• Similarly, a 2009 study found that racial disparity is 38 percent worse in the advertising industry than in the overall U.S. labor market, and that the gap between advertising and other U.S. industries is more than twice as wide as it was 30 years ago.  The study also found that African-American college graduates working in advertising earn 80 cents for every dollar earned by their equally qualified white counterparts.

There has also been stagnation in the number of women making it to the corner offices of Corporate America. In 2010, women held less than 15 percent of the executive officer positions at Fortune 500 companies, and only 7.6 percent of the top earning jobs, according to Catalyst, a diversity research firm.

This despite research that shows diversity at the top helps the bottom line.

According to Catalyst's research, “companies with the highest representation of women on their top management teams experienced better financial performance than companies with the lowest women’s representation. This finding holds for both financial measures analyzed: return on equity, which is 35 percent higher, and total return to shareholders, which is 34 percent higher.”

That kind of data is getting people like Liu twisting the screws on companies that won’t divulge diversity information.

Besides Goldman Sachs and MetLife, New York’s pension funds hold shares in AIG, Omnicom, Publicis, and Interpublic. In all, the assets total about $362 million, out of $118 billion in total assets of the funds.

Matthew Sweeney, a spokesman for the comptroller, said the agency is in talks with insurance firm AIG to provide similar data. Advertising firm Omnicom Group Inc. would not agree to the fund's request.

Sweeney said the issue is going to be part of a shareholder vote in the spring.

No one at Omnicom could immediately be reached for comment; but based on the 14 top executive positions posted on the company's web site, only three were women.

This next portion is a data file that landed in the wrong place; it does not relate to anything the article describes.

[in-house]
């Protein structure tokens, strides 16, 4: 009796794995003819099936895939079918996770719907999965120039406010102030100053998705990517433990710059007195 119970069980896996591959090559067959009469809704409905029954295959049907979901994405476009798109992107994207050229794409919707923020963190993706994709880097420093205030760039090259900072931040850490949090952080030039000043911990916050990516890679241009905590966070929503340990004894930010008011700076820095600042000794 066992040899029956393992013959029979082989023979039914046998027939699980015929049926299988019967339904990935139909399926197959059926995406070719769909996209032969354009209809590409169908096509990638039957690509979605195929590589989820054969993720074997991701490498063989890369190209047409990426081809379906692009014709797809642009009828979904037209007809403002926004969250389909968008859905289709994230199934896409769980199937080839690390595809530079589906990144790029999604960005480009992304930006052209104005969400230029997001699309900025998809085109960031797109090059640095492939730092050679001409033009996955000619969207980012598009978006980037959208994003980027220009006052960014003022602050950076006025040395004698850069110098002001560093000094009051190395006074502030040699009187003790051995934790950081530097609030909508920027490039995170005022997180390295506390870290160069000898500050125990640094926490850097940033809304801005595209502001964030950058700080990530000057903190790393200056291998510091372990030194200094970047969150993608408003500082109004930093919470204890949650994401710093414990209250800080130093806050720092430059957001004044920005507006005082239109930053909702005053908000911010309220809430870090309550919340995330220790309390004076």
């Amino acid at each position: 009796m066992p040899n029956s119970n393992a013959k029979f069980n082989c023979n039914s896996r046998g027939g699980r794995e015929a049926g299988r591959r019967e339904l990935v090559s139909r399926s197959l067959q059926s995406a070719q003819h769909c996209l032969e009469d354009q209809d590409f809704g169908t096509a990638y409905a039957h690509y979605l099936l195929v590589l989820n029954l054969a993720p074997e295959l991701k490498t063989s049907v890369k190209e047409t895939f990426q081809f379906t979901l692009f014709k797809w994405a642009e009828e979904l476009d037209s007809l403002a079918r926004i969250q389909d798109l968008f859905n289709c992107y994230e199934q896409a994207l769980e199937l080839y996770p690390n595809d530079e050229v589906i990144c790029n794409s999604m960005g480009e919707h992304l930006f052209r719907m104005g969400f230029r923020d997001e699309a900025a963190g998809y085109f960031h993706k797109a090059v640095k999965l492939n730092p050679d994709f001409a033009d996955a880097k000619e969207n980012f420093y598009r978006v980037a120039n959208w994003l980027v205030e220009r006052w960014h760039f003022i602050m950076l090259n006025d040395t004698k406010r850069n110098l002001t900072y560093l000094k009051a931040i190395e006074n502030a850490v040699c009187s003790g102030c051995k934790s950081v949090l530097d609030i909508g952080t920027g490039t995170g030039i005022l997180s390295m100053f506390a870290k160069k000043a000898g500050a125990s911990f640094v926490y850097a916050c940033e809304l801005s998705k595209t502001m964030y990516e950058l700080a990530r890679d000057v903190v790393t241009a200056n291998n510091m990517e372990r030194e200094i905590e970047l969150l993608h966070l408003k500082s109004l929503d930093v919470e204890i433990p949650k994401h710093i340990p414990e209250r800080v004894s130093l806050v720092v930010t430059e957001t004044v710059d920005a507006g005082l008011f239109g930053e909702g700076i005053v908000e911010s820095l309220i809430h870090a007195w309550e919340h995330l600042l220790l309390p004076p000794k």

The advertising companies that the funds invest in have been reluctant to disclose the diversity data, according to Liu’s statement.

There have been larger efforts to push diversity at U.S. companies, including a new Securities & Exchange Commission rule that went into effect in 2010 requiring that companies disclose how diversity is considered when new board members are nominated. 

Liu and New York City's pension funds, added Sweeney, “were among the investors pushing this reform and remain committed to making boards more diverse. But until companies promote more women and minorities into the senior ranks, which the current initiative is geared toward, it will be very difficult to increase diversity in the boardroom, since most directors are picked from the executive ranks of corporate America.”

Liu's push for disclosure is a good first step on the road to more diversity, said Emilio J. Castilla, professor at MIT Sloan School of Management and author of  an article titled “Bringing Managers Back In: Managerial Influences on Workplace Inequality,” published in the American Sociological Review late last year.

“But this might not be enough,” he stressed. “They’re increasing transparency, showing some percentages, but I’d think about accountability. Are there organizational procedures in place to make sure these efforts result in the outcomes they want?”